Nylon Bullwhip

Like many, after watching the Indiana Jones films as a kid, I wanted a bullwhip. Every summer, my family and my cousins who lived in northern California would make the two hour drive to San Fransisco and walk through China Town with $15 each to spend on whatever we wanted. And I can tell you for sure, every time I would get at least two boxes of those little poppers you throw on the ground, a wood katana, and an Indiana Jones costume whip. And while it was SWEET to own a whip, they didn’t crack, they were cheap as hell, and after a few days they would unravel and get thrown away. Even as a kid, I always wanted EXACTLY what I saw on screen, and now that I’m older and I’ve got the ability to obtain funds for things like this, I wanted to make one for real. I wanted to make a bullwhip.

To start, leather is expensive. Especially premium genuine kangaroo leather, the kind used to make whips for the Indiana Jones films and the kind commonly thought of as the best for whip making. It is the strongest and most flexible leather on the planet, but it does have a few drawbacks. For one, it requires care. leather needs to be treated relatively frequently and also requires specific tools to do so. Leather also doesn’t react well to moisture and rain, not to mention dust and dirt, all of which are possibilities when being used outside. And while I love the classic look of the original whips and have dabbled in leather work a few times before, I wanted to do something a bit simpler. Thats when I discovered the practice of making nylon bullwhips.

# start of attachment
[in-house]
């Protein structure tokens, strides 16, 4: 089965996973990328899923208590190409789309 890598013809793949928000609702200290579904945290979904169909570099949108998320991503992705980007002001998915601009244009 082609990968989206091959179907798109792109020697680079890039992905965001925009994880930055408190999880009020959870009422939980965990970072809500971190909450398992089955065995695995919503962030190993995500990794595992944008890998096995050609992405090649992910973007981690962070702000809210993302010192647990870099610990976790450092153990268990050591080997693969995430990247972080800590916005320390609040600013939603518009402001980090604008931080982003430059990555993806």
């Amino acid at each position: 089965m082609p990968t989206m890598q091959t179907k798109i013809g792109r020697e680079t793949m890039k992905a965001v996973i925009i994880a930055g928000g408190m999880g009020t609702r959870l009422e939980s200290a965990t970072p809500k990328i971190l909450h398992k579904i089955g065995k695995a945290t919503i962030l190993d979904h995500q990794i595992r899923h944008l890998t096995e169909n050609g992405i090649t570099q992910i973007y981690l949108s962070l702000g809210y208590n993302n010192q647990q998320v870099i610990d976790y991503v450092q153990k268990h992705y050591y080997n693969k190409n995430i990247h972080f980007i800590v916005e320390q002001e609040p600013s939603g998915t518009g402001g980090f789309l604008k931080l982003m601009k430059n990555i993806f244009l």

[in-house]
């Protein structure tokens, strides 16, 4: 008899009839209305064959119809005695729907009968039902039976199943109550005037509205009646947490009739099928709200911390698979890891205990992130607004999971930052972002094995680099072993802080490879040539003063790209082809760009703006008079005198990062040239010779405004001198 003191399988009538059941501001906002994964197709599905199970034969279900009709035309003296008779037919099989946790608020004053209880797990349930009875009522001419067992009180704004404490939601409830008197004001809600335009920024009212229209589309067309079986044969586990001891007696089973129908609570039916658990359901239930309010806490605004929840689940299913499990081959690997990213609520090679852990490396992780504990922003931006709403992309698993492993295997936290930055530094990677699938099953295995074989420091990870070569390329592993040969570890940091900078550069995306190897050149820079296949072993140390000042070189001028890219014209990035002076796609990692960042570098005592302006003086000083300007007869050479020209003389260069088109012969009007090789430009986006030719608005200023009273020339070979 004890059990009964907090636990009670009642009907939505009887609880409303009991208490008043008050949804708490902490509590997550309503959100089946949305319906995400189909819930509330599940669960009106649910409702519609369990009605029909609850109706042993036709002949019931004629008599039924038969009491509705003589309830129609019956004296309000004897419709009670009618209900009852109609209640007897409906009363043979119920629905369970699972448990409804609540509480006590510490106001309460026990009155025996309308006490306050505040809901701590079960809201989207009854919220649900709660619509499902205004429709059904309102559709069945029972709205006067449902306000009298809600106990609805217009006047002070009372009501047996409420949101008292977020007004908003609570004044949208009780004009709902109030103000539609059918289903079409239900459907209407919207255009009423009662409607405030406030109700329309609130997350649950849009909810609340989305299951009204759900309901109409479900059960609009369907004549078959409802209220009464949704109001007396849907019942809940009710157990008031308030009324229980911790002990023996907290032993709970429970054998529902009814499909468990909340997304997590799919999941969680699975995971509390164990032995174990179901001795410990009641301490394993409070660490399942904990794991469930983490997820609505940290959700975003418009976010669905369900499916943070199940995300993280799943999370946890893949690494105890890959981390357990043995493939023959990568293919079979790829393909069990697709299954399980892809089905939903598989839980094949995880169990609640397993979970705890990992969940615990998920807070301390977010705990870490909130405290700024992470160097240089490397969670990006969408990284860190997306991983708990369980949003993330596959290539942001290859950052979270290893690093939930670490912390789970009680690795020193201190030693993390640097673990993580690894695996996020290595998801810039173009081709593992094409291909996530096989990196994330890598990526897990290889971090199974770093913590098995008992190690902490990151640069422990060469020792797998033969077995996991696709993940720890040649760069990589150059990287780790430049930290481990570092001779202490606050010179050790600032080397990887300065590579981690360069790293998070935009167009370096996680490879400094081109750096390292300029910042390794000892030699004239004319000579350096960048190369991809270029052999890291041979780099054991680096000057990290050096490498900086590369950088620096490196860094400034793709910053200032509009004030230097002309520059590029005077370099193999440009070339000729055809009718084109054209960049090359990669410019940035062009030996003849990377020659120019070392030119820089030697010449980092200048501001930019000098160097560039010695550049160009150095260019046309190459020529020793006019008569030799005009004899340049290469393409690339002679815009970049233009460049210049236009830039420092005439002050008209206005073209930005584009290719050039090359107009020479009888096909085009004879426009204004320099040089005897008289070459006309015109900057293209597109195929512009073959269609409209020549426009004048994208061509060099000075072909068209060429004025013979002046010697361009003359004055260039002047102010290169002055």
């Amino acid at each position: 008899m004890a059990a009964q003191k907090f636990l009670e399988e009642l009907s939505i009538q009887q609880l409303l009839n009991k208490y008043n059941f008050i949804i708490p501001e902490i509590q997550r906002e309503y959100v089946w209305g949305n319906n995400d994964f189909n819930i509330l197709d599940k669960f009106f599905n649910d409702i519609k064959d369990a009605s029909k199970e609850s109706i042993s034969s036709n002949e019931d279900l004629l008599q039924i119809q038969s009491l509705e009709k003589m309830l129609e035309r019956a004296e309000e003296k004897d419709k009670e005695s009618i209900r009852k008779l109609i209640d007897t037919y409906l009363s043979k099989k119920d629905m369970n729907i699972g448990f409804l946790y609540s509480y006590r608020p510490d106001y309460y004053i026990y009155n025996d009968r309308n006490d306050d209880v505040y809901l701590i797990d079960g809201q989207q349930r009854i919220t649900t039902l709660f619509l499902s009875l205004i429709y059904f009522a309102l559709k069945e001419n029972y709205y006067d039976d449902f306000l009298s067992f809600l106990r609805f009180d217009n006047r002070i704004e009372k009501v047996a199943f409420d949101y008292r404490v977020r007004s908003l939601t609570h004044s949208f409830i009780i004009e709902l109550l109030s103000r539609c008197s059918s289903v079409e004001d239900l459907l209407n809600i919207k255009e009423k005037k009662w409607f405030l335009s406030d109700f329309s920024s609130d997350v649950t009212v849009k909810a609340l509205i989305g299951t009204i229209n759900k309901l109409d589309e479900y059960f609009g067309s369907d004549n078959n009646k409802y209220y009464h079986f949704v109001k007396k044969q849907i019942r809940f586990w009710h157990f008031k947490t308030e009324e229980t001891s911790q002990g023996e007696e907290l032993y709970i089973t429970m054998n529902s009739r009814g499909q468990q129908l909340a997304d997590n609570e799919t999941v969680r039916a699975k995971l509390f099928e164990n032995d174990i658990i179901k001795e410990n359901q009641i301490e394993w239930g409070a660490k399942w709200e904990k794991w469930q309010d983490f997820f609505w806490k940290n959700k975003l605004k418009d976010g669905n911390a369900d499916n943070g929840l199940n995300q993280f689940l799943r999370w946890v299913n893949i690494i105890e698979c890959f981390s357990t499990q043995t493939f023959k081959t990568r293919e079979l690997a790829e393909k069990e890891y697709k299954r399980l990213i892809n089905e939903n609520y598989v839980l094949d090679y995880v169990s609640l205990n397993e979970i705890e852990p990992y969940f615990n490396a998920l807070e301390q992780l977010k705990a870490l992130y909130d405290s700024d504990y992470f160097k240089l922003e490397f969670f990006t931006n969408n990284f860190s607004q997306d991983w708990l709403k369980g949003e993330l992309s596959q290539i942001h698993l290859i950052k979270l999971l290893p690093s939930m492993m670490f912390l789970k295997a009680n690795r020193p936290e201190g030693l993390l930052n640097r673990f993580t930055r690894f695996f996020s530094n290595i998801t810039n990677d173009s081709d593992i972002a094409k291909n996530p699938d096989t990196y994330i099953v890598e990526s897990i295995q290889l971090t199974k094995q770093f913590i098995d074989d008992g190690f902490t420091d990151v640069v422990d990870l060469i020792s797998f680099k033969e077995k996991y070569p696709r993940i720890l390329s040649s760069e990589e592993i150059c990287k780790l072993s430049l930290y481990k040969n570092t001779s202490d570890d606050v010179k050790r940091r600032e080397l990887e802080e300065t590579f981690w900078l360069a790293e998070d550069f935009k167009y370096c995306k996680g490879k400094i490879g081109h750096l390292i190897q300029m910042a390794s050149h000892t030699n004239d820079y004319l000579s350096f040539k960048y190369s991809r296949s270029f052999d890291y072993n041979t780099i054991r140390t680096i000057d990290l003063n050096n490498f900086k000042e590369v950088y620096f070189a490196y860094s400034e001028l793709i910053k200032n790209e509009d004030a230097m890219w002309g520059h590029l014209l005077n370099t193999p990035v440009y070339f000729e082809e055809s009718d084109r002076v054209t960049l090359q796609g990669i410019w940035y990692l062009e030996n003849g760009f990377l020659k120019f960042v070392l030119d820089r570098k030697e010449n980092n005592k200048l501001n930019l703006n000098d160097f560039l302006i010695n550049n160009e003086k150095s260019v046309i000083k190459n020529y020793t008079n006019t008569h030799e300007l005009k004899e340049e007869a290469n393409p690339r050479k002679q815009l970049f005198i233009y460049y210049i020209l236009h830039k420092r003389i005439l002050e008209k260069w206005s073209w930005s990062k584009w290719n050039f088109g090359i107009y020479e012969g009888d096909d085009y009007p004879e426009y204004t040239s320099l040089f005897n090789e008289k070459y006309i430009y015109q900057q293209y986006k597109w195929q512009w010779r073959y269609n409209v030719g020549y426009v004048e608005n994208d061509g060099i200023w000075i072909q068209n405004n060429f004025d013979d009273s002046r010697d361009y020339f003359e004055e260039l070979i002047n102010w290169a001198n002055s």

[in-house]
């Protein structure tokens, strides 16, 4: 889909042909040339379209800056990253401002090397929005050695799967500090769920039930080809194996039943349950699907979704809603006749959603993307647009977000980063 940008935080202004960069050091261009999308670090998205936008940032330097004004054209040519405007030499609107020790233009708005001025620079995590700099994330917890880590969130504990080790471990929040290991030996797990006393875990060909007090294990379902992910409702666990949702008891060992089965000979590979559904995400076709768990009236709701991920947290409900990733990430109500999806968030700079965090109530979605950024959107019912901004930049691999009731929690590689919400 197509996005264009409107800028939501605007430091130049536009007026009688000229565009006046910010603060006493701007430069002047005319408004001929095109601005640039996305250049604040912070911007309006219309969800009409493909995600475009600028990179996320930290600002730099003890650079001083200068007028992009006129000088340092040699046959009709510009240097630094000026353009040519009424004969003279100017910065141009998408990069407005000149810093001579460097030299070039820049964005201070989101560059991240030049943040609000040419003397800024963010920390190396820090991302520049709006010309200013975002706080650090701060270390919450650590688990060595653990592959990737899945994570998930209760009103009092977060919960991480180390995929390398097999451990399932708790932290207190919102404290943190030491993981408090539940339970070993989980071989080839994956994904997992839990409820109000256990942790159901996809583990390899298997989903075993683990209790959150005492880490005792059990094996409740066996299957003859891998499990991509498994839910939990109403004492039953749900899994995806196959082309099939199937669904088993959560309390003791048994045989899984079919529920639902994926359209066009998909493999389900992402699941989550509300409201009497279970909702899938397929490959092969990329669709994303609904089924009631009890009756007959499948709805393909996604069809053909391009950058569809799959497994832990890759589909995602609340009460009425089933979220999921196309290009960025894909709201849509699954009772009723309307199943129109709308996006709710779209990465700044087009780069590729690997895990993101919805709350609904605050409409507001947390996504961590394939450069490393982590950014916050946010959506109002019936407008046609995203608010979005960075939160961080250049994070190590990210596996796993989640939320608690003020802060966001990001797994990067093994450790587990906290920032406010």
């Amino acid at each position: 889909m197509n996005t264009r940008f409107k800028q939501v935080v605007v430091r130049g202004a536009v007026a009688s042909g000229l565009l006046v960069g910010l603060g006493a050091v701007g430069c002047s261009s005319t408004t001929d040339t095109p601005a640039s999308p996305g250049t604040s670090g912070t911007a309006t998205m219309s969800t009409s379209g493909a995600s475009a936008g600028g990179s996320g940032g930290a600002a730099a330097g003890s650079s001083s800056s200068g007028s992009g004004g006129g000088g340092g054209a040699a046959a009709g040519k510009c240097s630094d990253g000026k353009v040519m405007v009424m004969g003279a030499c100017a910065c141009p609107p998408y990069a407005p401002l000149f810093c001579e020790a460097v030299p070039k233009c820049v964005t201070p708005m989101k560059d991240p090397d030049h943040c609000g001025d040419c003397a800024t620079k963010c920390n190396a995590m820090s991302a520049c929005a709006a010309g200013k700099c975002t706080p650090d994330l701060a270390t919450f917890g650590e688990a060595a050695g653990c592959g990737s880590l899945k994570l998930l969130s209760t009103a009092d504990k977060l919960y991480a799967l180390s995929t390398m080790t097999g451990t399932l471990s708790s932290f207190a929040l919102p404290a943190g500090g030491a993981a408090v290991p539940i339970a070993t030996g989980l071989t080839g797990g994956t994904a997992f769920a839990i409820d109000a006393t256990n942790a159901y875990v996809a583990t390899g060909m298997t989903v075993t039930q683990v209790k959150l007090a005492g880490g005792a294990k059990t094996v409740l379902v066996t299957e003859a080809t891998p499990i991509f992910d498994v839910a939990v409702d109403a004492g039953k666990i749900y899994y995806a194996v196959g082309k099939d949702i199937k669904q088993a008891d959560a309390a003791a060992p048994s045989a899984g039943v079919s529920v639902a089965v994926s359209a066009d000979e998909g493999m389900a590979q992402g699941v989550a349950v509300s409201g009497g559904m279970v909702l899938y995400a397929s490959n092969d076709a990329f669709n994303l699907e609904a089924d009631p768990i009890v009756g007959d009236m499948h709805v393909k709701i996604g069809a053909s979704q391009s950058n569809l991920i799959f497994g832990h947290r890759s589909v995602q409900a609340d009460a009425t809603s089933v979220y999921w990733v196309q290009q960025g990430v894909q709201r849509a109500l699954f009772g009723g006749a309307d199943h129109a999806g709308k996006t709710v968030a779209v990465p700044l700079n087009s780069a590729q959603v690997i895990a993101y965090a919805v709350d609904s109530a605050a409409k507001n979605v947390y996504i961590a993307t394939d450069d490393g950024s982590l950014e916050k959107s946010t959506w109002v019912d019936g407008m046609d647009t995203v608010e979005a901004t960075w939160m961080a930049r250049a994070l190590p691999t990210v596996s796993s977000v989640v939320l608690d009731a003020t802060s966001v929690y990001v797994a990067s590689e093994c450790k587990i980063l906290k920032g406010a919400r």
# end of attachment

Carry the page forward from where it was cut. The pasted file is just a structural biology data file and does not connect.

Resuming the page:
The new hot trend in the whip making community is the recent introduction of bullwhips made of gutted 650 paracord. It’s far cheaper than leather, easier to obtain, is essentially waterproof, has military grade strength, and is more than flexible. I saw the final product using these materials and knew I wanted to try my hand at this. I watched numerous videos and did hours of research to write my own procedure on how to make the whip I wanted. If I want going to move away from genuine leather, I didn’t want it to look like an imitation of the real thing, and therefor didn’t want the original Indiana Jones look, but didn’t want to do something too exotic like a bright pink and neon blue. I decided to go with the color scheme of the circus whip seen in the opening of The Last Crusade with River Phoenix, with the iconic form factor of the regular Indy whip. With a full procedure, an idea for color and shape, as well as hours of research, I ordered the materials I needed and began to work.